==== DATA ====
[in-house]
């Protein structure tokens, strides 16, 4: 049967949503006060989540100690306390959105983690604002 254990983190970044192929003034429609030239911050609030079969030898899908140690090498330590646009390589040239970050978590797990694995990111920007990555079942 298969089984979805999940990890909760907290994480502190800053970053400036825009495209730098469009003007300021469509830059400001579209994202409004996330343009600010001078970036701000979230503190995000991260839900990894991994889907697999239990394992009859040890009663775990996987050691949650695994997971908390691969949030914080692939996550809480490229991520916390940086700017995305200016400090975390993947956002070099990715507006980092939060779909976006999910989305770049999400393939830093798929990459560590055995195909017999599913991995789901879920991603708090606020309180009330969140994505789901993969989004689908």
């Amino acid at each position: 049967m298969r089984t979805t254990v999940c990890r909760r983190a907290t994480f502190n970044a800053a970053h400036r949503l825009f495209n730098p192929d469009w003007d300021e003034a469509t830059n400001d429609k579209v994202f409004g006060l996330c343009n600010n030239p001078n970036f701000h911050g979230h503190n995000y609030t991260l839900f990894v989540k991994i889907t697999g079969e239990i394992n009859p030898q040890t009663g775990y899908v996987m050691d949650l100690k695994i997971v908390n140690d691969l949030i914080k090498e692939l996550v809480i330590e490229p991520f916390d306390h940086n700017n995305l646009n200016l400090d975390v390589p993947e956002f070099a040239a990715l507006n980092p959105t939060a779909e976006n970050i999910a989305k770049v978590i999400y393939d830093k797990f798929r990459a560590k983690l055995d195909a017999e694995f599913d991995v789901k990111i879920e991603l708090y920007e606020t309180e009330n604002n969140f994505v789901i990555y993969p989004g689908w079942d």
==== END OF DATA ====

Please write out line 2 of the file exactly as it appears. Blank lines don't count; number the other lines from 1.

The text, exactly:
């Protein structure tokens, strides 16, 4: 049967949503006060989540100690306390959105983690604002 254990983190970044192929003034429609030239911050609030079969030898899908140690090498330590646009390589040239970050978590797990694995990111920007990555079942 298969089984979805999940990890909760907290994480502190800053970053400036825009495209730098469009003007300021469509830059400001579209994202409004996330343009600010001078970036701000979230503190995000991260839900990894991994889907697999239990394992009859040890009663775990996987050691949650695994997971908390691969949030914080692939996550809480490229991520916390940086700017995305200016400090975390993947956002070099990715507006980092939060779909976006999910989305770049999400393939830093798929990459560590055995195909017999599913991995789901879920991603708090606020309180009330969140994505789901993969989004689908």